Due to paperwork that has to be filled out, I need to know how many functions exist in an entire C project.

The project is split across multiple folders, so ideally what I am looking for is something where you can type in:

FindAllTheFunctions --recursive /path/to/folder

And the result is written something like:

/path.../filename: int foo(float bar)
/path.../final/filename: double foo2(int bar2)

How could I get results of this nature?

Many thanks!

  • 2
    I can only imagine the sheer idiocy of this kind of paperwork... Still, for C you may get a good approximation of what you are asking parsing the output of ctags. Jul 5, 2017 at 6:08
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    It sounds like you need cproto which will scan C-source files creating a concise list of the function declaration. You can collected the declarations from all files in your project. It does a wonderful job. http://invisible-island.net/cproto/cproto.html. Give it a look. Jul 5, 2017 at 6:23
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    The off-topic part is that you ask for links to off-site resource or tools. From the section "What topics can I ask about here?" in the help pages: "Questions asking us to recommend or find a book, tool, software library, tutorial or other off-site resource are off-topic for Stack Overflow as they tend to attract opinionated answers and spam. Instead, describe the problem and what has been done so far to solve it." Jul 5, 2017 at 6:24
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    @Nextor: look for lines with an f in the last field; those are functions; the first field is the function name, the rest isn't interesting for you. Counting these lines will give you the number of function definitions in your project. Jul 5, 2017 at 6:26
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    @Neztor While using grep might not be the best tool for extracting function declarations (for simple declarations it's certainly works though) once you have the output from ctags or cproto you can use grep to extract the information you want. For example using the file generated by ctags you can grep for the trailing f and use wc to count the number of lines, which should correspond to the number of functions. Jul 5, 2017 at 6:33

3 Answers 3


Moving/expanding from the comments, a slightly more general one-liner:

ctags -f - -R | cut -s -f 4- | grep -P '(^|\t)f($|\t)' | wc -l
  1. ctags -R parses (... mostly...) recursively the supported files in the current directory; -f - redirects its output to stdout instead of writing a tags file;
  2. we use cut to only extract the fields we are interested in;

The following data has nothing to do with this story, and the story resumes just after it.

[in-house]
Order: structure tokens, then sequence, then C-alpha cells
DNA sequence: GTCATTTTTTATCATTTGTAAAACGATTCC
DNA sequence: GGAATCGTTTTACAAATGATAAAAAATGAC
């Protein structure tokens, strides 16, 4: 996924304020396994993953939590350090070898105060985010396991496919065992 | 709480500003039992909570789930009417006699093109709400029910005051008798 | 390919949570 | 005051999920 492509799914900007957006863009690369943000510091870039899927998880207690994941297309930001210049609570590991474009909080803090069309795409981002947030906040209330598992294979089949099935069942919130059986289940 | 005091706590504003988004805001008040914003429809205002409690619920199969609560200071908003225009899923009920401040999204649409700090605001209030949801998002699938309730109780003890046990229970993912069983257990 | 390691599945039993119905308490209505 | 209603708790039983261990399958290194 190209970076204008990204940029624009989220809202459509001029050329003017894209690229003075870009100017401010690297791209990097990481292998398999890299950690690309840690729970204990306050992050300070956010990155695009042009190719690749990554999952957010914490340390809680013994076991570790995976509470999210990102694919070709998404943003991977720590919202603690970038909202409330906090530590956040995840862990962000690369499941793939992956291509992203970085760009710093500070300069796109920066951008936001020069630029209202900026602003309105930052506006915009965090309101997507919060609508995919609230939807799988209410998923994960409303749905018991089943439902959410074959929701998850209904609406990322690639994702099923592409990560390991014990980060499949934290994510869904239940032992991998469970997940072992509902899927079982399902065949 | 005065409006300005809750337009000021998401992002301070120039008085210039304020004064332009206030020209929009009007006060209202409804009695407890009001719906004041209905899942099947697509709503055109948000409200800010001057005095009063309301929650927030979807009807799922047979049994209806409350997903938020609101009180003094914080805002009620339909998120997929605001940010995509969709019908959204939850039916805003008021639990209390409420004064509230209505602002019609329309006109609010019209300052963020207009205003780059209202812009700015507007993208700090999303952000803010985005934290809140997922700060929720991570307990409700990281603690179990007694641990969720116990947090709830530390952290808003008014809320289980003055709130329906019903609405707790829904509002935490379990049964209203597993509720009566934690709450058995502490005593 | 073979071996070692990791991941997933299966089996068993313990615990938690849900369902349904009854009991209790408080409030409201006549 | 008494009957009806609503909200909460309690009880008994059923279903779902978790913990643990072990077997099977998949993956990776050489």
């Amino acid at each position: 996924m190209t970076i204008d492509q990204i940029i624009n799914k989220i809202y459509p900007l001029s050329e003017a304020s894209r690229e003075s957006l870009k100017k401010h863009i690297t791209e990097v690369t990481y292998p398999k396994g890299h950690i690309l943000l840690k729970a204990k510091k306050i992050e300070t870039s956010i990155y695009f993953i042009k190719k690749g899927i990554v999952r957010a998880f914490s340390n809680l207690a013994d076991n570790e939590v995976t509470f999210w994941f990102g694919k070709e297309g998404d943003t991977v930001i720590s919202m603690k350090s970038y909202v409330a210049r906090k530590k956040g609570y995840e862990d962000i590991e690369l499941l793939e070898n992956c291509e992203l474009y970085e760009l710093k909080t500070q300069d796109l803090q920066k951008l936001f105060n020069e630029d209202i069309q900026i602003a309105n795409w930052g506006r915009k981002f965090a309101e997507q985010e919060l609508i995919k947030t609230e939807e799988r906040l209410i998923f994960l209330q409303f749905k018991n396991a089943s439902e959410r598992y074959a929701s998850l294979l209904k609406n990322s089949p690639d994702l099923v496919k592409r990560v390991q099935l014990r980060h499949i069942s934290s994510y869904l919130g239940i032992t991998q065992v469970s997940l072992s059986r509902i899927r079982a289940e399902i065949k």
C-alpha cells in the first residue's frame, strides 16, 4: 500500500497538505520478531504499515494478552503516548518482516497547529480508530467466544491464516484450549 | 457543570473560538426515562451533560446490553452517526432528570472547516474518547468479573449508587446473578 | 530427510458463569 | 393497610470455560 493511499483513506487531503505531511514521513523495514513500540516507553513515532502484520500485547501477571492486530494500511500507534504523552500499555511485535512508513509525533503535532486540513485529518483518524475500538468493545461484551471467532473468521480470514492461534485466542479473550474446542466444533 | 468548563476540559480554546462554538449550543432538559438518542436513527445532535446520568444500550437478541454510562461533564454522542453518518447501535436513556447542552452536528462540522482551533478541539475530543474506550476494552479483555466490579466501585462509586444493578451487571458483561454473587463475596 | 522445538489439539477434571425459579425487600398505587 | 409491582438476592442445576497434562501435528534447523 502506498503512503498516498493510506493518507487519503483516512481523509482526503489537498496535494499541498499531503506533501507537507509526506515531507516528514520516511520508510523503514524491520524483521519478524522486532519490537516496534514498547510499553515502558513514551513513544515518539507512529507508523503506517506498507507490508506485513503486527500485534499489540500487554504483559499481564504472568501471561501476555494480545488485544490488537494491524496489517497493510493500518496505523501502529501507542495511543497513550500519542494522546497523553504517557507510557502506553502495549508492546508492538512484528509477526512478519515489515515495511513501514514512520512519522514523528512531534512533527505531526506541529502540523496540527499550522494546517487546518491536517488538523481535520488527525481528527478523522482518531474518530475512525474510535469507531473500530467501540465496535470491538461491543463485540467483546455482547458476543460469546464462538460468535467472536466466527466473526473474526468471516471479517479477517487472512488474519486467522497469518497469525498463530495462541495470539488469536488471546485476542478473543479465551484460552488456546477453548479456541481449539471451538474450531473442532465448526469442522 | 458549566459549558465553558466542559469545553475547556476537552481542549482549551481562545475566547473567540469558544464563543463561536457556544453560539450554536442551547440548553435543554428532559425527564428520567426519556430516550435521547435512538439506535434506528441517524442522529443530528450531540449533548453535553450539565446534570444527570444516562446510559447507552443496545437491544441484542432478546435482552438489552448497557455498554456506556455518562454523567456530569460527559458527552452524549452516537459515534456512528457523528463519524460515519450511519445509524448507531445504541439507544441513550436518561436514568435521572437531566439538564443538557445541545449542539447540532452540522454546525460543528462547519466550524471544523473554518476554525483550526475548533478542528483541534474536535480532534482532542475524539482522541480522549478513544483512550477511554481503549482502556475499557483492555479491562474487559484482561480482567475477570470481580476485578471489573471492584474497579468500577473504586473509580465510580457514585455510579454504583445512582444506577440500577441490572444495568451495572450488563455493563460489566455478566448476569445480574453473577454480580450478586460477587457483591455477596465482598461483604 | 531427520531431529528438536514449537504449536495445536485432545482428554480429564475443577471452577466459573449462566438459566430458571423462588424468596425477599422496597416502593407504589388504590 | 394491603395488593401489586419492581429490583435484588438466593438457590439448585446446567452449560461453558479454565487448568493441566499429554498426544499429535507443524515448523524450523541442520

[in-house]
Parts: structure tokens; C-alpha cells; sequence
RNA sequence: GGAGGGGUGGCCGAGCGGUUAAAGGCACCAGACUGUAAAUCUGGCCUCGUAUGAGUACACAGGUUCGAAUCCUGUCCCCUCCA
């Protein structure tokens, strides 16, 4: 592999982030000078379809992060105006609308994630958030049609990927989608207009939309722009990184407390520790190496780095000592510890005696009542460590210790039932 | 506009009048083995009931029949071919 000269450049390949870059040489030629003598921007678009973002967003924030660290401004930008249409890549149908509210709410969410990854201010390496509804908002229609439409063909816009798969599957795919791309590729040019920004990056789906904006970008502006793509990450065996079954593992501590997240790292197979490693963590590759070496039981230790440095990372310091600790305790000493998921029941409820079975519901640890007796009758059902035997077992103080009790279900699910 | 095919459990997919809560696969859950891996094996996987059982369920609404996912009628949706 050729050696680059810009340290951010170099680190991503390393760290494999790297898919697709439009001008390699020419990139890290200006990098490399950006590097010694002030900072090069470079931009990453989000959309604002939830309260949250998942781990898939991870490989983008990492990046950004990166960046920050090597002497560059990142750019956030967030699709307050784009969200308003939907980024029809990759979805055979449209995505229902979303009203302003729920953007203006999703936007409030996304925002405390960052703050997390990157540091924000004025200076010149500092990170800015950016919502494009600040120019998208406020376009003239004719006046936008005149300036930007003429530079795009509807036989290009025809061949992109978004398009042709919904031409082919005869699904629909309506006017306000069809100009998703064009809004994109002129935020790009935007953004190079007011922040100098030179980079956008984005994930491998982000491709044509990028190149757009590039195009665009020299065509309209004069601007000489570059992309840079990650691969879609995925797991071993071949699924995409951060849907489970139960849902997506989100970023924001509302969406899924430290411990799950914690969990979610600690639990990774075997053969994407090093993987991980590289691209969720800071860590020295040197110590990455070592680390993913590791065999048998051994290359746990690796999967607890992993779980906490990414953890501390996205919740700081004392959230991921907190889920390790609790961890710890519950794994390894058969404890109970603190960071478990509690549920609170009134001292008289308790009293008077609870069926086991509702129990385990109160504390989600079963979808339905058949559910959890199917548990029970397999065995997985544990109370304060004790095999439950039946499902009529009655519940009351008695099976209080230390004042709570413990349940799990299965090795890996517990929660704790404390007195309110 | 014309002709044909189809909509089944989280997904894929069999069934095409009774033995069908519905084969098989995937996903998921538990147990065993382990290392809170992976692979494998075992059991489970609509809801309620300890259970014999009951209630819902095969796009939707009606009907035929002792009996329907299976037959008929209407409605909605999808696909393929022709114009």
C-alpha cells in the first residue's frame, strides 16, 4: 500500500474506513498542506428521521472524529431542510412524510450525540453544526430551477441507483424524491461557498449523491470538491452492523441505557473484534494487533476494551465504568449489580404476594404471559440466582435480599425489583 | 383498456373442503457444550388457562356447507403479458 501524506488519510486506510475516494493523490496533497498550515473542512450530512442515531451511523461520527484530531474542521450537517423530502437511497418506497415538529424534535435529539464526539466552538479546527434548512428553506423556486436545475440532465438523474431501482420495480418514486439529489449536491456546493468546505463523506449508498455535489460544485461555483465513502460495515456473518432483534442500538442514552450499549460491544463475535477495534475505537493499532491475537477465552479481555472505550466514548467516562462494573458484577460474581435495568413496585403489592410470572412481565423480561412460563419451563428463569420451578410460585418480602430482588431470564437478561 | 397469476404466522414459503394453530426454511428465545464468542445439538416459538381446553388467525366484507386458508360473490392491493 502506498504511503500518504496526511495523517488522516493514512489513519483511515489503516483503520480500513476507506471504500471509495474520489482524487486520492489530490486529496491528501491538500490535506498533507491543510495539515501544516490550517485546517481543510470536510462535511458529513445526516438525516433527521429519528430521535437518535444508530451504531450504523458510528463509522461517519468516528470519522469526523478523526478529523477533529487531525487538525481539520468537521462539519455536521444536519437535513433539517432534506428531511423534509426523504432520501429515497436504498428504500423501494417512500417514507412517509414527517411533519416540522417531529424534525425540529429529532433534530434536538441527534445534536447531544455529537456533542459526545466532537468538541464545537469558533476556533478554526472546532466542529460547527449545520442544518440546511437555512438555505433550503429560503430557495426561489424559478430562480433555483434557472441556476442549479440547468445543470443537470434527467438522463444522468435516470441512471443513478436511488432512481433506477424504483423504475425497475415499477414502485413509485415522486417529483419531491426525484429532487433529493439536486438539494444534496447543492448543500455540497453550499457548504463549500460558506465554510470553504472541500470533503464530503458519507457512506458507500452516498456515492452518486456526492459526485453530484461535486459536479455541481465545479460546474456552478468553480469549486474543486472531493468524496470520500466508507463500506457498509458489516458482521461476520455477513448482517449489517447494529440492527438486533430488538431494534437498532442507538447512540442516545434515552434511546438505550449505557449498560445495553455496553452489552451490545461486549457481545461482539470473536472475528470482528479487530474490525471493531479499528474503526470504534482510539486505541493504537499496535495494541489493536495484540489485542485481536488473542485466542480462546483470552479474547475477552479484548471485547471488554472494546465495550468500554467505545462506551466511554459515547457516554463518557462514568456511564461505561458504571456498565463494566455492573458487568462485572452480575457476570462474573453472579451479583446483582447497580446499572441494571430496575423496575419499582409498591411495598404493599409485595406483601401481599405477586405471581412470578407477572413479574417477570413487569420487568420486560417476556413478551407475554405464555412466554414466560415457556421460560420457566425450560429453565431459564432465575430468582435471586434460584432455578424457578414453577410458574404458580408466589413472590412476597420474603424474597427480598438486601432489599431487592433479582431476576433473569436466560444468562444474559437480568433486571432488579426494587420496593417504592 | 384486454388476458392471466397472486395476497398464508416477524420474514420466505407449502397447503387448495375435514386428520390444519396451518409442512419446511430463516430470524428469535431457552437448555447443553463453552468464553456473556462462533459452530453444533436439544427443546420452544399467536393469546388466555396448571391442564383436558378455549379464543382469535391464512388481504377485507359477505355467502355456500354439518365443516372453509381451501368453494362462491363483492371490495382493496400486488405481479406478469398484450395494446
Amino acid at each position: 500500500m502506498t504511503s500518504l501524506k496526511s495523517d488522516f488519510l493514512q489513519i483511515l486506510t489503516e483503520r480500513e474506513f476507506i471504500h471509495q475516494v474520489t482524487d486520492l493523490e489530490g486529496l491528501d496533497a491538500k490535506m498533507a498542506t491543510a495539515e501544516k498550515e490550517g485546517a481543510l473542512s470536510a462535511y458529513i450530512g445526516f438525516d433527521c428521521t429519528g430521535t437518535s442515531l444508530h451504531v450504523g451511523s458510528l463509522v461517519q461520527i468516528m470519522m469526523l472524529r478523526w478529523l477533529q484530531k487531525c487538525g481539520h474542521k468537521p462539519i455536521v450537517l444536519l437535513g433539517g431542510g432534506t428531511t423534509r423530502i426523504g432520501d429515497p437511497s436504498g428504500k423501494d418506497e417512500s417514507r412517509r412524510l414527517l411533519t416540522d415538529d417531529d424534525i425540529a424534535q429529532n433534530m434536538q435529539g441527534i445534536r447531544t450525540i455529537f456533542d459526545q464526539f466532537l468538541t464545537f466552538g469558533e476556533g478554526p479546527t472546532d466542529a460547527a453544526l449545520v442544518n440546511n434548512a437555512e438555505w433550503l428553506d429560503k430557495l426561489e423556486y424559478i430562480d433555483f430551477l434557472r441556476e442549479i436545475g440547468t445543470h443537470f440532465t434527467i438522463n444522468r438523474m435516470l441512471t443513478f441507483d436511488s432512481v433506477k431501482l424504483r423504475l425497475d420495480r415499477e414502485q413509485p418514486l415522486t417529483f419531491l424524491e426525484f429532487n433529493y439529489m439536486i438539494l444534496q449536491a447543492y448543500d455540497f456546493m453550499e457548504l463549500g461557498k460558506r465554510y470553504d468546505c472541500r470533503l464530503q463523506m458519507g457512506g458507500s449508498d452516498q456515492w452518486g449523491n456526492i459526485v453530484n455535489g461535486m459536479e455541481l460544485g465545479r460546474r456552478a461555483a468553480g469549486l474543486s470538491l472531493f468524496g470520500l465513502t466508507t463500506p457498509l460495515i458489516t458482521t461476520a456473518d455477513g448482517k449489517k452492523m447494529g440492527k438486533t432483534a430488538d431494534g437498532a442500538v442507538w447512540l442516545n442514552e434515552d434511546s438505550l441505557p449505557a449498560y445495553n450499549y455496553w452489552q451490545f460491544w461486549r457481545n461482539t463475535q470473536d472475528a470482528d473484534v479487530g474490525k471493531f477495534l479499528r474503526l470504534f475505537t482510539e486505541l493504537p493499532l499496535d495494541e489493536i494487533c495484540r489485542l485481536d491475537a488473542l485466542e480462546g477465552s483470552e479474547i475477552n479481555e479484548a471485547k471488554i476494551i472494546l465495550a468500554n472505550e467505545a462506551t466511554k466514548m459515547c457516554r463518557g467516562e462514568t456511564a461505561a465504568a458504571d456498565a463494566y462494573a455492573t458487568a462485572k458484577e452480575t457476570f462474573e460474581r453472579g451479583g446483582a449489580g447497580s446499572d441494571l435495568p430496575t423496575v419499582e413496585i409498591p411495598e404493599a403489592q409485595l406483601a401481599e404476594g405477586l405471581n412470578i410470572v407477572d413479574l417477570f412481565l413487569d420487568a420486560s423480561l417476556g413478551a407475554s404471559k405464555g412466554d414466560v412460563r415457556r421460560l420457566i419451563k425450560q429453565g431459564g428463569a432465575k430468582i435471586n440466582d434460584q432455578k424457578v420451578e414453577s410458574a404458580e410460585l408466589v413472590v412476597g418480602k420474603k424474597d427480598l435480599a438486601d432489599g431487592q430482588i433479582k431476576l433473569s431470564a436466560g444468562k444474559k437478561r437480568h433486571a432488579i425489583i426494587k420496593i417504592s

The tags file format is made of fields separated by tabs (so the default delimiters for cut are already ok); the first three fields have a fixed meaning and are not of our interest, while the ones that follow are "extended fields", where we are looking for a single f that indicates that the row refers to a function.

    -s matches only lines with delimiters (= skip garbage); -f 4- outputs only from the fourth field to the last.

  3. we use grep to look for our lonely f; the order of "extended fields" is not guaranteed - and in facts, when calling ctags over a C++ project I saw that extra fields besides f are added (class: fields in particular).

    -P uses PCRE regexes (just because it's easier to look for a tab character, egrep would suffice otherwise); (^|\t)f($|\t) looks for an f either surrounded by our separators (tabs) or by the start/end of line;

  4. wc -l counts the resulting lines; the result should be the number of function definitions.


Thanks everyone for all of your useful comments!

In the end, this is what I did: I created the tags file using ctags:

ctags --recurse=yes path/to/base/of/code

This generates an output file called tags

I use vim as a text editor. So I opened the tags file and typed:


Which searches for all lines in the file that don't end with f and deletes them.

What I was left with were all of the functions from the code. How many functions?

wc -l tags

It is only 535 functions, now I have to document them all...


The cross reference feature of ctags may help you.

  1. Install Universal-ctags (https://ctags.io)
  2. Run find $dir --name '*.c' | ctags --kinds-C=f -x --_xformat='%F: %{C.properties} %t %N%S'
$ find ./main -name '*.c' | ./ctags --kinds-C=f -x --_xformat='%F: %{C.properties} %t %N%S' -L - | head
./main/args.c: extern Arguments * argNewFromArgv(char * const * const argv)
./main/args.c: extern Arguments * argNewFromFile(FILE * const fp)
./main/args.c: extern Arguments * argNewFromLineFile(FILE * const fp)
./main/args.c: extern Arguments * argNewFromString(const char * const string)
./main/args.c: extern bool argOff(const Arguments * const current)
./main/args.c: extern char * argItem(const Arguments * const current)
./main/args.c: extern void argDelete(Arguments * const current)
./main/args.c: extern void argForth(Arguments * const current)
./main/args.c: extern void argSetLineMode(Arguments * const current)
./main/args.c: extern void argSetWordMode(Arguments * const current)

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